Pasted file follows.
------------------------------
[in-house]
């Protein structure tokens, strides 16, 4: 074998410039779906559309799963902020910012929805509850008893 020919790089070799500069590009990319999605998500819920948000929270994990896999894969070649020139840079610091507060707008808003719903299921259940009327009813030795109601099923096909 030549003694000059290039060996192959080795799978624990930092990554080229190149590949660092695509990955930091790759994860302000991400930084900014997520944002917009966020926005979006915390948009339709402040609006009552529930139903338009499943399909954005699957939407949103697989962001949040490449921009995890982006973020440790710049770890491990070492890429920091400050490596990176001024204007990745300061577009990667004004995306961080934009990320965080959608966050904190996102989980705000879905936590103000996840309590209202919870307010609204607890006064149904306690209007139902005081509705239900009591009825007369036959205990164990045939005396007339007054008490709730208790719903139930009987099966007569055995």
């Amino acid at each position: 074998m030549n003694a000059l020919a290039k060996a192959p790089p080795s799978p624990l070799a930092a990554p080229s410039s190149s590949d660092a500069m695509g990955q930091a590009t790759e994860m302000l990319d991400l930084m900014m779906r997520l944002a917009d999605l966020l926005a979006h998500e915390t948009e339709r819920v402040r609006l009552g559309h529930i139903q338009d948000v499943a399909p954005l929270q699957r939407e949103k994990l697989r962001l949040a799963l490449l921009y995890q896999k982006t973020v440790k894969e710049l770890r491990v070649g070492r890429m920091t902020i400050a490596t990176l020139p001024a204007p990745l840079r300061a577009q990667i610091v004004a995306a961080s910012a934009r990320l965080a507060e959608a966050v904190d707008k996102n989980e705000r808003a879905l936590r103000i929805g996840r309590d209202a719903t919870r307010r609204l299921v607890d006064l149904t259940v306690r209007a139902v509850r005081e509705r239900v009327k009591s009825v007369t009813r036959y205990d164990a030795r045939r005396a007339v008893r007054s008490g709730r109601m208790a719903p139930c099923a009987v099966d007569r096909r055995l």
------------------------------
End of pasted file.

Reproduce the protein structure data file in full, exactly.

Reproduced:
[in-house]
């Protein structure tokens, strides 16, 4: 074998410039779906559309799963902020910012929805509850008893 020919790089070799500069590009990319999605998500819920948000929270994990896999894969070649020139840079610091507060707008808003719903299921259940009327009813030795109601099923096909 030549003694000059290039060996192959080795799978624990930092990554080229190149590949660092695509990955930091790759994860302000991400930084900014997520944002917009966020926005979006915390948009339709402040609006009552529930139903338009499943399909954005699957939407949103697989962001949040490449921009995890982006973020440790710049770890491990070492890429920091400050490596990176001024204007990745300061577009990667004004995306961080934009990320965080959608966050904190996102989980705000879905936590103000996840309590209202919870307010609204607890006064149904306690209007139902005081509705239900009591009825007369036959205990164990045939005396007339007054008490709730208790719903139930009987099966007569055995």
């Amino acid at each position: 074998m030549n003694a000059l020919a290039k060996a192959p790089p080795s799978p624990l070799a930092a990554p080229s410039s190149s590949d660092a500069m695509g990955q930091a590009t790759e994860m302000l990319d991400l930084m900014m779906r997520l944002a917009d999605l966020l926005a979006h998500e915390t948009e339709r819920v402040r609006l009552g559309h529930i139903q338009d948000v499943a399909p954005l929270q699957r939407e949103k994990l697989r962001l949040a799963l490449l921009y995890q896999k982006t973020v440790k894969e710049l770890r491990v070649g070492r890429m920091t902020i400050a490596t990176l020139p001024a204007p990745l840079r300061a577009q990667i610091v004004a995306a961080s910012a934009r990320l965080a507060e959608a966050v904190d707008k996102n989980e705000r808003a879905l936590r103000i929805g996840r309590d209202a719903t919870r307010r609204l299921v607890d006064l149904t259940v306690r209007a139902v509850r005081e509705r239900v009327k009591s009825v007369t009813r036959y205990d164990a030795r045939r005396a007339v008893r007054s008490g709730r109601m208790a719903p139930c099923a009987v099966d007569r096909r055995l």